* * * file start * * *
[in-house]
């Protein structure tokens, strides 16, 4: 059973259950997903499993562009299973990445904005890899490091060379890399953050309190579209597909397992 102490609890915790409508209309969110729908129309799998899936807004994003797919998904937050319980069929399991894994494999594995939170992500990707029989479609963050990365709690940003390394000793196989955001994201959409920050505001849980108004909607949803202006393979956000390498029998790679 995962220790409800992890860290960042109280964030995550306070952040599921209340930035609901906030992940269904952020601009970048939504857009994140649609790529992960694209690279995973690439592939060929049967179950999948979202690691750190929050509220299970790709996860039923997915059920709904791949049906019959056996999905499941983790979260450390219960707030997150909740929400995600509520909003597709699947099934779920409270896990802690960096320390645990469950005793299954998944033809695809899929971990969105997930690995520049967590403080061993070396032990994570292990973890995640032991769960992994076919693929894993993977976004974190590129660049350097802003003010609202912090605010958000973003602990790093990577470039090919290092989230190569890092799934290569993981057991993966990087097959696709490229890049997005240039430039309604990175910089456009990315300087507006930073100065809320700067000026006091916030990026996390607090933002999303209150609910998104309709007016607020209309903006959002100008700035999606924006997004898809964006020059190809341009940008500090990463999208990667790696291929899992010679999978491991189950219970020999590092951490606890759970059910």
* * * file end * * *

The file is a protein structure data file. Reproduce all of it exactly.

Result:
[in-house]
């Protein structure tokens, strides 16, 4: 059973259950997903499993562009299973990445904005890899490091060379890399953050309190579209597909397992 102490609890915790409508209309969110729908129309799998899936807004994003797919998904937050319980069929399991894994494999594995939170992500990707029989479609963050990365709690940003390394000793196989955001994201959409920050505001849980108004909607949803202006393979956000390498029998790679 995962220790409800992890860290960042109280964030995550306070952040599921209340930035609901906030992940269904952020601009970048939504857009994140649609790529992960694209690279995973690439592939060929049967179950999948979202690691750190929050509220299970790709996860039923997915059920709904791949049906019959056996999905499941983790979260450390219960707030997150909740929400995600509520909003597709699947099934779920409270896990802690960096320390645990469950005793299954998944033809695809899929971990969105997930690995520049967590403080061993070396032990994570292990973890995640032991769960992994076919693929894993993977976004974190590129660049350097802003003010609202912090605010958000973003602990790093990577470039090919290092989230190569890092799934290569993981057991993966990087097959696709490229890049997005240039430039309604990175910089456009990315300087507006930073100065809320700067000026006091916030990026996390607090933002999303209150609910998104309709007016607020209309903006959002100008700035999606924006997004898809964006020059190809341009940008500090990463999208990667790696291929899992010679999978491991189950219970020999590092951490606890759970059910």